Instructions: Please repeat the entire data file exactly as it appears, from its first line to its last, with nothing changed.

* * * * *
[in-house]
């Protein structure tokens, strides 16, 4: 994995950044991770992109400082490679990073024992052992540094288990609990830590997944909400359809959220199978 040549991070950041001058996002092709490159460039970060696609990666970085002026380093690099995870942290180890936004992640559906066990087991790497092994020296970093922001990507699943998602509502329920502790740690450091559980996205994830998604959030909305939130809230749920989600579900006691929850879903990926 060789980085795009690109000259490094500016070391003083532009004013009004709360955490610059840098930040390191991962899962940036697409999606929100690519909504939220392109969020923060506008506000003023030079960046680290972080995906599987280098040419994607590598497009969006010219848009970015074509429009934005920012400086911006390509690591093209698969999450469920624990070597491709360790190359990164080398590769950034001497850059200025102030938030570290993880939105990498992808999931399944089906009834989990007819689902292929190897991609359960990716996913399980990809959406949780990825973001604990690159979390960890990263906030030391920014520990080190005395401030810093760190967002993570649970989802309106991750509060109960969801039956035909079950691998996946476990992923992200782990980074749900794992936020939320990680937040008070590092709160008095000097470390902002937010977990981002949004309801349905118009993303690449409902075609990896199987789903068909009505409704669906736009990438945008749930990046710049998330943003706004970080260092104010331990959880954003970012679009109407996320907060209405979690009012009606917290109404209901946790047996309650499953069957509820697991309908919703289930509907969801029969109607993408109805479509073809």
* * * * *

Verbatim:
[in-house]
């Protein structure tokens, strides 16, 4: 994995950044991770992109400082490679990073024992052992540094288990609990830590997944909400359809959220199978 040549991070950041001058996002092709490159460039970060696609990666970085002026380093690099995870942290180890936004992640559906066990087991790497092994020296970093922001990507699943998602509502329920502790740690450091559980996205994830998604959030909305939130809230749920989600579900006691929850879903990926 060789980085795009690109000259490094500016070391003083532009004013009004709360955490610059840098930040390191991962899962940036697409999606929100690519909504939220392109969020923060506008506000003023030079960046680290972080995906599987280098040419994607590598497009969006010219848009970015074509429009934005920012400086911006390509690591093209698969999450469920624990070597491709360790190359990164080398590769950034001497850059200025102030938030570290993880939105990498992808999931399944089906009834989990007819689902292929190897991609359960990716996913399980990809959406949780990825973001604990690159979390960890990263906030030391920014520990080190005395401030810093760190967002993570649970989802309106991750509060109960969801039956035909079950691998996946476990992923992200782990980074749900794992936020939320990680937040008070590092709160008095000097470390902002937010977990981002949004309801349905118009993303690449409902075609990896199987789903068909009505409704669906736009990438945008749930990046710049998330943003706004970080260092104010331990959880954003970012679009109407996320907060209405979690009012009606917290109404209901946790047996309650499953069957509820697991309908919703289930509907969801029969109607993408109805479509073809």